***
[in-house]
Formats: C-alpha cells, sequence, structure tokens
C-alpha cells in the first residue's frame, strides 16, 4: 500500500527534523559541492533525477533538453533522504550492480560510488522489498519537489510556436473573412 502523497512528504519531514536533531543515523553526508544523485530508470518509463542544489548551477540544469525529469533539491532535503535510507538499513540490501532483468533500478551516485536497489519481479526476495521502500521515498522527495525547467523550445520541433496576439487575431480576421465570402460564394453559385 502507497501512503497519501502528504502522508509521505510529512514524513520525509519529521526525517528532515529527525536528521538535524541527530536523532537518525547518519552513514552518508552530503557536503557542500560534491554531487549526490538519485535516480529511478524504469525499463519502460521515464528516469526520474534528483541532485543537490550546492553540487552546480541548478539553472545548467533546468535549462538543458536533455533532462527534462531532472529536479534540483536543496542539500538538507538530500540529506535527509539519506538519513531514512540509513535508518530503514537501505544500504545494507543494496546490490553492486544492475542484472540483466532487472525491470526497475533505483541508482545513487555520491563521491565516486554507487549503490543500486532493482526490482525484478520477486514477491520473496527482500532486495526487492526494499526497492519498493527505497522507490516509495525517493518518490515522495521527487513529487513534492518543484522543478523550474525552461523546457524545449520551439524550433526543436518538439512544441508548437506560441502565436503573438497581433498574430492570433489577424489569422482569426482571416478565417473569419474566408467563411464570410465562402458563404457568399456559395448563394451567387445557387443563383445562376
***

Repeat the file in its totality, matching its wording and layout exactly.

[in-house]
Formats: C-alpha cells, sequence, structure tokens
C-alpha cells in the first residue's frame, strides 16, 4: 500500500527534523559541492533525477533538453533522504550492480560510488522489498519537489510556436473573412 502523497512528504519531514536533531543515523553526508544523485530508470518509463542544489548551477540544469525529469533539491532535503535510507538499513540490501532483468533500478551516485536497489519481479526476495521502500521515498522527495525547467523550445520541433496576439487575431480576421465570402460564394453559385 502507497501512503497519501502528504502522508509521505510529512514524513520525509519529521526525517528532515529527525536528521538535524541527530536523532537518525547518519552513514552518508552530503557536503557542500560534491554531487549526490538519485535516480529511478524504469525499463519502460521515464528516469526520474534528483541532485543537490550546492553540487552546480541548478539553472545548467533546468535549462538543458536533455533532462527534462531532472529536479534540483536543496542539500538538507538530500540529506535527509539519506538519513531514512540509513535508518530503514537501505544500504545494507543494496546490490553492486544492475542484472540483466532487472525491470526497475533505483541508482545513487555520491563521491565516486554507487549503490543500486532493482526490482525484478520477486514477491520473496527482500532486495526487492526494499526497492519498493527505497522507490516509495525517493518518490515522495521527487513529487513534492518543484522543478523550474525552461523546457524545449520551439524550433526543436518538439512544441508548437506560441502565436503573438497581433498574430492570433489577424489569422482569426482571416478565417473569419474566408467563411464570410465562402458563404457568399456559395448563394451567387445557387443563383445562376